Blue Porterweeds are one of the most common weeds in gardens. They grow on ground cover, which means they like moist soil with little or no air circulation. These plants need light to photosynthesize so they don’t get eaten by insects. You may have seen them growing along roadsides, in parks and other areas where there isn’t much vegetation. They are usually found near water sources such as streams, ponds and lakes.

The plants look similar to blueberries, but their leaves are smaller and not as colorful. Some varieties of blue porterweed produce small flowers that only bloom once a year.

Other varieties produce large flowers throughout the summer months, so they can be quite attractive in gardens.

Porterweeds are very hardy plants and will survive harsh winters if given enough space to grow. However, they do require regular watering.

If left unattended, these plants can become invasive and spread rapidly through your garden.

What Causes Blue Porterweeds?

Porterweeds are caused by several species of the genus Stachys (pronounced “stah-chees”). There are many different types of these plants. Some types produce blue berries while others produce purple berries. A few types produce no berries at all. All of these plants spread easily by seed and some spread by underground roots as well.

Stachys Arvensis is a common weed that produces purple berries. These berries are sometimes referred to as “Hagtas” and are considered poisonous to humans.

They can be used to make medicine and were used in the past to treat heartburn, kidney problems, earache and toothache.

Stachys byzantina is a type of porterweed that has been used to make medicine. It was used to help treat insomnia, anxiety and menopause.

Stachys annua is an annual variety of porterweed that grows in the United States. Its flowers are light purple and bloom from April to June.

It’s berries are hard and dark purple when mature. These berries are poisonous and can be used as a natural dye for wool.

Stachys ciliata is a hardy perennial porterweed that can be found throughout North America. This plant has many uses.

Its dried leaves can be used as incense and oil from its seeds can be used for flavoring food.

Blue Porterweed Groundcover – Using Blue Porterweed For Ground Coverage In Gardens from our website

Stachys hispida is a porterweed that can be found in the Southeast of the United States, in damp woods and sunny fields. It’s flowers are small and greenish-yellow and produce shiny black berries.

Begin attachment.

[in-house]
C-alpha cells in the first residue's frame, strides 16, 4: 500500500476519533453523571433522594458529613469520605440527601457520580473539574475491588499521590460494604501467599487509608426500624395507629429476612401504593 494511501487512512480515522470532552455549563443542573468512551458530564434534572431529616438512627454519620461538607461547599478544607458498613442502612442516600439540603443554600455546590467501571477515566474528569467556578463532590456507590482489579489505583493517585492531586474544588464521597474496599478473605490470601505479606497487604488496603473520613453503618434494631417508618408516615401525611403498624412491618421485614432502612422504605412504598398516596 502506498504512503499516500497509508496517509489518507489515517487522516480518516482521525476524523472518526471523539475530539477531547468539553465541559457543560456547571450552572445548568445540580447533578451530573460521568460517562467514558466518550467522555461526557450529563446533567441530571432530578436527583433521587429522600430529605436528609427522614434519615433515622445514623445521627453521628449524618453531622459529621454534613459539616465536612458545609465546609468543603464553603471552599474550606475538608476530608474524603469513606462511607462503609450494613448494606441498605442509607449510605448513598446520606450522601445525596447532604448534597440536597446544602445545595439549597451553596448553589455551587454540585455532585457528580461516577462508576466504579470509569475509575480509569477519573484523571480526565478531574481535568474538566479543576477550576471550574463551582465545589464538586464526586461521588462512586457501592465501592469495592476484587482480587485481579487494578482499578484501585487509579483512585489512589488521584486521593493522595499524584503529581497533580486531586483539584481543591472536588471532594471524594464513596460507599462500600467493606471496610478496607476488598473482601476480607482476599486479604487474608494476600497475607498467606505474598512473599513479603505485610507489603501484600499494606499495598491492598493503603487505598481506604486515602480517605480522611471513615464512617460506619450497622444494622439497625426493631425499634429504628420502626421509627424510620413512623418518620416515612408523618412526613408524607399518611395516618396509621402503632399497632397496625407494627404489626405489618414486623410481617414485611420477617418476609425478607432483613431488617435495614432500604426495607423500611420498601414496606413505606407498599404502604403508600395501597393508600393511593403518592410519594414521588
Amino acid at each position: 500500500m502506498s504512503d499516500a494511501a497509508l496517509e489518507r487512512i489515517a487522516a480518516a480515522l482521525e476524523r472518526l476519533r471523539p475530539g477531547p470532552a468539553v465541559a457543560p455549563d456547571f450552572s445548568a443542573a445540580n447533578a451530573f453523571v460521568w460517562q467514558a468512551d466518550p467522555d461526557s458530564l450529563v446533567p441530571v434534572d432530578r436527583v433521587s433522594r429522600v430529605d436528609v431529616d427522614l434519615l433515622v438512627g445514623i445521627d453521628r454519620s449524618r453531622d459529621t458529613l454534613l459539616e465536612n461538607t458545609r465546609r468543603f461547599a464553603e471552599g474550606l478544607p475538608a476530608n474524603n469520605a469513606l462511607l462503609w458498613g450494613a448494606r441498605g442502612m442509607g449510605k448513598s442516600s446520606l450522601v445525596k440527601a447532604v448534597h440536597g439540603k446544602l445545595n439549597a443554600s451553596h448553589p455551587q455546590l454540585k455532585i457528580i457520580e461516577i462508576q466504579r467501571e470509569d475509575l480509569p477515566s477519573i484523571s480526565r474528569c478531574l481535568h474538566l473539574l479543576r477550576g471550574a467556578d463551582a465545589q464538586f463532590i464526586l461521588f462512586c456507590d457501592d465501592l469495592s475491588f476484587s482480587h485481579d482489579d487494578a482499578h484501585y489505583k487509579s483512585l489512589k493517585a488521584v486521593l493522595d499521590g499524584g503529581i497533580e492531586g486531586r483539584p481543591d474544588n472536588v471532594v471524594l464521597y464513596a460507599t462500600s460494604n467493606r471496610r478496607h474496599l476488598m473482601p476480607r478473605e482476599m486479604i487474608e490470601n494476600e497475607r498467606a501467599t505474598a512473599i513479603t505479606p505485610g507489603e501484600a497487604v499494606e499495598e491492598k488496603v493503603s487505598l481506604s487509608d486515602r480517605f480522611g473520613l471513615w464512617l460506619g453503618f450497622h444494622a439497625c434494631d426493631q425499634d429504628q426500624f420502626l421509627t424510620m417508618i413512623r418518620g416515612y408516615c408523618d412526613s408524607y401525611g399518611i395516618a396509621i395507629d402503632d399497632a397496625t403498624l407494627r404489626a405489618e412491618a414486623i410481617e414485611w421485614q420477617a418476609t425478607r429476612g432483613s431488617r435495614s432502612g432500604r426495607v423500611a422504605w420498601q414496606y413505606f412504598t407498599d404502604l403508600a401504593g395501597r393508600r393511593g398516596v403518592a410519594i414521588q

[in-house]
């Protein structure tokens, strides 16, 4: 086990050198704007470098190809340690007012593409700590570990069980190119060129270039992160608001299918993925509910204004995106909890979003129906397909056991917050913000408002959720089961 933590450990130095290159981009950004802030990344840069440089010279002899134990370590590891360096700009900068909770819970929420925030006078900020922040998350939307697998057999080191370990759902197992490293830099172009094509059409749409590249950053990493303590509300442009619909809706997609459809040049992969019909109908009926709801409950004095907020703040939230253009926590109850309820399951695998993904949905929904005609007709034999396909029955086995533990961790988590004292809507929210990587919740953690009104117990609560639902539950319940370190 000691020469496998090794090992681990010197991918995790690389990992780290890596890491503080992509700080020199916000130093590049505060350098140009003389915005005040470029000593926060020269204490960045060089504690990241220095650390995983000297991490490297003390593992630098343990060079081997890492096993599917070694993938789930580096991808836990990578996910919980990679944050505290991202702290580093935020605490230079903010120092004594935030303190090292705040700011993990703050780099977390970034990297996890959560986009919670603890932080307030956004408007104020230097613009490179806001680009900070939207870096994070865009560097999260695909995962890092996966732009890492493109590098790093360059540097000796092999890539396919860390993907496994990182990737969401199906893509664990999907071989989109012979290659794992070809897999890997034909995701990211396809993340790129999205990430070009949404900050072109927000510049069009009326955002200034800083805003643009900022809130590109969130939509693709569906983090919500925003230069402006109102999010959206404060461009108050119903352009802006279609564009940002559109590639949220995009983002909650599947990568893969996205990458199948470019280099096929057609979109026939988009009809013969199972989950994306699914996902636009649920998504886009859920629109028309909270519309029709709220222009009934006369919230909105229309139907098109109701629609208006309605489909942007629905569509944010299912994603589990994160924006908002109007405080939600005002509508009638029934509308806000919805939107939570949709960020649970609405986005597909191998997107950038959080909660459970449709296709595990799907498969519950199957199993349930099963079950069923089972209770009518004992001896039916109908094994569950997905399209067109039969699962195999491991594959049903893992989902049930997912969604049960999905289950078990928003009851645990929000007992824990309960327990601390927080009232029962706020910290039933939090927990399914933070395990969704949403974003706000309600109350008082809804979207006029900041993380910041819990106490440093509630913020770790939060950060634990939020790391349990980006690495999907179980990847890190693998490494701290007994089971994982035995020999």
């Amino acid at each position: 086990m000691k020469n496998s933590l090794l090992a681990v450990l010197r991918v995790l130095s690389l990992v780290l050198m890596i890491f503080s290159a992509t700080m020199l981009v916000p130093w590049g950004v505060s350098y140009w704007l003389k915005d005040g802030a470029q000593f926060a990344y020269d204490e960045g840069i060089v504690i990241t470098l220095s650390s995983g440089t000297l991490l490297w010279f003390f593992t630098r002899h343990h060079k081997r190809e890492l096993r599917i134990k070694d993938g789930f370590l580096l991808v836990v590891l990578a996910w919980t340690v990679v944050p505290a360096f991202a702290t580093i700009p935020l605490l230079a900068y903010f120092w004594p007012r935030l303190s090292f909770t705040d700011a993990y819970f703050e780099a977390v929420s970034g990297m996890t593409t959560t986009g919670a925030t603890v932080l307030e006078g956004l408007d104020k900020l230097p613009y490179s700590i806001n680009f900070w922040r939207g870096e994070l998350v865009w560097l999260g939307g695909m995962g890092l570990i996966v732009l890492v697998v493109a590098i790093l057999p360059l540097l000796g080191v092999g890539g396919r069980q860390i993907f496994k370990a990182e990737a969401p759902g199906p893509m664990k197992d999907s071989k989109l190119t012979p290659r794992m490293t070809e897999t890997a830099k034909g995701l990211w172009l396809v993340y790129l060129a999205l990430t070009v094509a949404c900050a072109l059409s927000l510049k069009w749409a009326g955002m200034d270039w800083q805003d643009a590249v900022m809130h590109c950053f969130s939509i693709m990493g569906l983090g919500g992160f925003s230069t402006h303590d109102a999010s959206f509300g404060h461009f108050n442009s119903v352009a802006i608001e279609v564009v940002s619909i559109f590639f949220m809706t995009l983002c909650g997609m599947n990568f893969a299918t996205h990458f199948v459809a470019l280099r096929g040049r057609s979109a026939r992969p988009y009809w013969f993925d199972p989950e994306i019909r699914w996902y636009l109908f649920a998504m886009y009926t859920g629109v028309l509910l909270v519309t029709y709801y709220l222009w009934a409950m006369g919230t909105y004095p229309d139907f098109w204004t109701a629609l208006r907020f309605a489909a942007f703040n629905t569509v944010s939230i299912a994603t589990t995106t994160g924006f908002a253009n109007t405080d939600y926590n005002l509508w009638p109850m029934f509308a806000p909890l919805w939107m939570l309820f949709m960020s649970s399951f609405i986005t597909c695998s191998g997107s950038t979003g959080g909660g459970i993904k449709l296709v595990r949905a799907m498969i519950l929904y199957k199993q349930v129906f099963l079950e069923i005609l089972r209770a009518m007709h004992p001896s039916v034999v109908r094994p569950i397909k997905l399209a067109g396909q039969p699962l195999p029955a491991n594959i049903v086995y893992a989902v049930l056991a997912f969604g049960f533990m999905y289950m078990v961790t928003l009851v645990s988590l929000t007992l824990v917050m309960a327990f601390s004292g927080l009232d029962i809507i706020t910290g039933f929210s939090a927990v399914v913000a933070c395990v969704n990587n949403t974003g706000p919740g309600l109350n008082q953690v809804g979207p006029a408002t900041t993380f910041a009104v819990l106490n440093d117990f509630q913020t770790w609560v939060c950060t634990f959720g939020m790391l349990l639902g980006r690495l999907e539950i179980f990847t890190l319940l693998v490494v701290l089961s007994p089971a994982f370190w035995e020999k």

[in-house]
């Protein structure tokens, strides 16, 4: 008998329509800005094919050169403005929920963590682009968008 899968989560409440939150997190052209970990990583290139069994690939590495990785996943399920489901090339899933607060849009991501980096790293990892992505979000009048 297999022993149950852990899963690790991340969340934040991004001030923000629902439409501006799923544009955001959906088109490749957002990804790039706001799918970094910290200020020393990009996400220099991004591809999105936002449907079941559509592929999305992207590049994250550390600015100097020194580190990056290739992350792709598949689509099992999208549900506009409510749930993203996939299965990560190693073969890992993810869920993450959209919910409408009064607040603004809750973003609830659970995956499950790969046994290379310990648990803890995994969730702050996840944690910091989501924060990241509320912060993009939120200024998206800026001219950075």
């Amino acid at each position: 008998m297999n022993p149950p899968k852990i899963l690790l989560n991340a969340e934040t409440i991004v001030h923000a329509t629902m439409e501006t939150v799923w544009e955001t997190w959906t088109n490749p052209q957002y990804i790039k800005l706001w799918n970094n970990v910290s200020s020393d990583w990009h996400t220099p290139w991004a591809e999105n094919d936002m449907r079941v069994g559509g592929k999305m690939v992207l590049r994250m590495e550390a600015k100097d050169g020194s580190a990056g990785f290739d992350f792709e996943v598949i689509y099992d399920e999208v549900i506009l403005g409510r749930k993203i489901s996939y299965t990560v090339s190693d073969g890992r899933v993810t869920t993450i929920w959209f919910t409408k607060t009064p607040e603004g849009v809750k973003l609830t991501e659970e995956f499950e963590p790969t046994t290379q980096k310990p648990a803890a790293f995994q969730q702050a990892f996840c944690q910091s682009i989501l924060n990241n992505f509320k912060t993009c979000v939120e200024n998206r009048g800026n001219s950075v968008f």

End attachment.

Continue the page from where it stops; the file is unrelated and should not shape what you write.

Stachys lanata is a porterweed that can be found in most of the United States. It’s plant has hairy leaves and grows berries that are soft and light green.

Stachys macrantha is a hardy porterweed that grows in clusters of small purple flowers. These flowers produce small yellow and black berries.

While these berries are edible, they have a bitter taste.

Sources & references used in this article:

The status of invasive plants and animals in Cu Lao Cham biosphere reserve, Quang Nam province, Vietnam by SH Brown, K Cooprider, M Gardener

Community ButterflyScaping: How to Move Beyond Butterfly Gardening to Create a Large0Scale Butterfly Habitat1 by VA Tai, UD Khanh – Tap chi Sinh hoc, 2017 – vjs.ac.vn

Perennial Gardening in Florida1 by KC Malone, W Wilber, G Hansen… – UF/IFAS, Gainesville …, 2010 – flawildflowers.org

How to Attract Butterflies to your South Florida Garden by SP Brown – EDIS, 2007 – lycheesonline.com

Colorful Plant Beds for South Florida and Similar Climates by SH Brown, LCH Agent, G Edwards, LCM Gardener – capecoral.net

Butterfly Gardens: Luring Nature’s Loveliest Pollinators to Your Yard by SH Brown, B Mason, M Gardener – Lee County Extension, Fort Myers …, 2012 – capecoral.net

Native Florida Plants for Drought-and Salt-Tolerant Landscaping by A Lewis, S Buchanan – 2007 – books.google.com

Recommended Native Landscape Plants for Florida’s Treasure Coast1 by R Wunderlin, GR Kish – 2015 – books.google.com

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